Social Media: Good or Evil?

Social media is a fantastic tool for communication. Whether it’s for contacting  a long-distance friend or sharing photos of a newborn family member, social media avenues make connecting as easy as snapping your fingers. Social media also makes it easier to spread ideas, messages, facts, and opinions. A perfect example of this is the translucent French flag overlay for Facebook profile pictures and this trend’s dramatic spread this week. The purpose is to show support for the recent terrorist attacks in Paris. Another example is a Facebook page called Project Team Jonny for a young boy close to my hometown battling cancer. The purpose of the page is to give updates and for people to show support to the family. What’s miraculous to me is the two-year-old page has over 46,000 “likes” or people connected. The town that Jonny is from, Jerseyville, barely has a population of over 8,000, but the power of his story reaches almost six times that. Social media proves the power of an idea or a feeling is immeasurable.

Thinking about my previous examples, it’s hard to argue that using social media for purposes like those is bad. However, as I scroll through my Facebook news feed, I see the following photo.


To the average person on social media, this photo evokes a pretty strong set of emotions; anger, guilt, horror, etc. The graphic uses dark colors, and the thought-provoking idea of humans killing each other. Some people may even reevaluate their diet. With just a click, this photo can be shared to hundreds of a person’s followers and so on until the photo has reached millions of people within a day. So what’s the harm in that? After seeing this picture, a couple of questions came to mind for me: What’s the original source of this photo? Is it a graphic made by a child, a student, a mother? Where’s the source? Surely people won’t believe a statistic not properly cited for credibility. What does the author mean by “animals?” Humans are technically animals so is that factored into this statistic? Is this exclusive to strictly non-human animals used for food production or does it include euthanized animals, hunted animals, and animals accidentally killed by cars/other methods? Did the author consider the health benefits/harms of a meat-free diet?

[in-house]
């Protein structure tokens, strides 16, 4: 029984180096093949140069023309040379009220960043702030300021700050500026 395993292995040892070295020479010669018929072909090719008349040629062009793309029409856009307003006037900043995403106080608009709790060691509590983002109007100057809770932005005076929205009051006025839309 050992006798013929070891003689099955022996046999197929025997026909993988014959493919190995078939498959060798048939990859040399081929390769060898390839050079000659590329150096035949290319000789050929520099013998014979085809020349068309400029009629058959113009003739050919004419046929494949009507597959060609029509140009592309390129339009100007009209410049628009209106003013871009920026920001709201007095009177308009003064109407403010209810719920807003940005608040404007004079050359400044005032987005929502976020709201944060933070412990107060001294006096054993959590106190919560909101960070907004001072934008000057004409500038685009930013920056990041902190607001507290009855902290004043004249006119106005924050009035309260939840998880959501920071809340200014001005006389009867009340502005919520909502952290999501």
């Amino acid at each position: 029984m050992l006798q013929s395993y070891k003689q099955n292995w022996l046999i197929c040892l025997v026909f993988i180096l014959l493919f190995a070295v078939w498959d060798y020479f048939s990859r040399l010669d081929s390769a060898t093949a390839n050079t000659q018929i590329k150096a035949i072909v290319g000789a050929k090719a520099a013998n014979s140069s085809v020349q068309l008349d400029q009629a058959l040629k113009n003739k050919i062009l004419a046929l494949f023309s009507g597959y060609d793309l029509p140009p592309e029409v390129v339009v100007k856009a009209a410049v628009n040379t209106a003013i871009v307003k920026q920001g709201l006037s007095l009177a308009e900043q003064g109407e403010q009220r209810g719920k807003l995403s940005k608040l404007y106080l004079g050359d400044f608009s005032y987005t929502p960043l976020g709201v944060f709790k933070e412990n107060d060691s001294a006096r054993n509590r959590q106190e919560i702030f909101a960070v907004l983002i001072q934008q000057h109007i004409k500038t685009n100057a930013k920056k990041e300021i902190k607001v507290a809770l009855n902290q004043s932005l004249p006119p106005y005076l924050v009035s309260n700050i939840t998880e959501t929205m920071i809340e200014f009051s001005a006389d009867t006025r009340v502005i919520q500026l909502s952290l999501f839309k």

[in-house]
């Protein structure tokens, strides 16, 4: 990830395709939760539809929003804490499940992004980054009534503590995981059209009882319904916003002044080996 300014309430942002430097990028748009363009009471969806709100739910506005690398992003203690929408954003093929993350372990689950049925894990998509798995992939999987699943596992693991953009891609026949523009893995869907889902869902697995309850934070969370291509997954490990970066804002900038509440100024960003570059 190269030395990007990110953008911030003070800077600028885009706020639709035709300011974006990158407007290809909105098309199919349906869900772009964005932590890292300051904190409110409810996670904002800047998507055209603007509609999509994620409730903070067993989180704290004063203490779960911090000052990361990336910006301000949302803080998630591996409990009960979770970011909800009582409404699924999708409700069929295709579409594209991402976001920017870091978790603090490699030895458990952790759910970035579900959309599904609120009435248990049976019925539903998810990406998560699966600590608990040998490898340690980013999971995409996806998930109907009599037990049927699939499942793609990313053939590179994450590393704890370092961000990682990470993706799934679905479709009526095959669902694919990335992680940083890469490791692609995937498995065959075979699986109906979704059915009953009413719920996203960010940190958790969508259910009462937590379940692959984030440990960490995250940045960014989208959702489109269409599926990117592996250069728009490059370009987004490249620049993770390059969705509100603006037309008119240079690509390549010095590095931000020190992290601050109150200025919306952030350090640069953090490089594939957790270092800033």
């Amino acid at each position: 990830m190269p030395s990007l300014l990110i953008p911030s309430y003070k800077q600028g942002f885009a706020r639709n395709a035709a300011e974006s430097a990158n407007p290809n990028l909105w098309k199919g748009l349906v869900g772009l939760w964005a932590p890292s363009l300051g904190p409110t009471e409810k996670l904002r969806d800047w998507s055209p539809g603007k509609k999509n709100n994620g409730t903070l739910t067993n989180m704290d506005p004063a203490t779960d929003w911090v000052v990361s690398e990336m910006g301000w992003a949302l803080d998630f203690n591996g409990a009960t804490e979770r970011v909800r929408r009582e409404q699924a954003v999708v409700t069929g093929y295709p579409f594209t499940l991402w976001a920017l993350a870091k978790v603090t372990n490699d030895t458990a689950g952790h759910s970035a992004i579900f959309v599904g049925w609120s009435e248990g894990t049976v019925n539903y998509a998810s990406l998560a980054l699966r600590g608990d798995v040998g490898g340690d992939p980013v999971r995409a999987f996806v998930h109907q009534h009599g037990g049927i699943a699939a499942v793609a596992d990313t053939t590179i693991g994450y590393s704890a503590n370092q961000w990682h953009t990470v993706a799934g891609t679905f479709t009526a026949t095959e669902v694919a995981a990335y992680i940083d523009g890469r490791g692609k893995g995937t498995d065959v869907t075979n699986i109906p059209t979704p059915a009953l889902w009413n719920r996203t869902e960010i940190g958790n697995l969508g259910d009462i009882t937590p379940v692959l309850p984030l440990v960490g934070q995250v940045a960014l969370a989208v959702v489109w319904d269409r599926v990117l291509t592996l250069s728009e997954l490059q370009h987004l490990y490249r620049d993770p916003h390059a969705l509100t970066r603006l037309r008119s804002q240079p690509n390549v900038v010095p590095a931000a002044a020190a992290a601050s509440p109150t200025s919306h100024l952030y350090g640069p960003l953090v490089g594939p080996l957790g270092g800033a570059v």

Later in the course of my Facebook surfing a found a second graphic.


This second picture conveys a completely different message. It conveys a normal looking broiler chicken and it presents a message in a normal, non-threatening or emotion-evoking manner. A source is provided along with a logo for an association so that consumers can direct their questions to the source. The information itself is linked to the Oxford Journals, which are a reputable source with peer-reviewed articles.

Sadly, more often than not, during my Facebook surfing I see examples of the first graphic. On a daily basis, negative opinions of agriculture spread like wildfire through the avenue of social media. Non-credible statistics and unreliable information are shared and spread until they reach millions of people susceptible to believing this information. So, in the grand scheme of things, is social media beneficial to the agriculture industry? Or even news as a whole? With this being said, it is crucial to have skepticism and critical thinking when looking at things shared on the Internet. Positive communication is key in our industry to educate the consumers on our practices and the reasons why we use those practices.


I Spy: Grocery Store Edition

As a college student on a budget, when I go to the grocery store I have two missions: buy something to eat and try to make my bill as small as possible. When you truly scrutinize the products you are buying, their packaging, the nutrition facts, and the marketing strategies used, it’s actually very, well, shocking.

So, last week on my trip to the grocery store I actually documented some of the items that stood out to me, and my trip turned into an “I Spy a Marketing Ploy” game. Here’s what I found: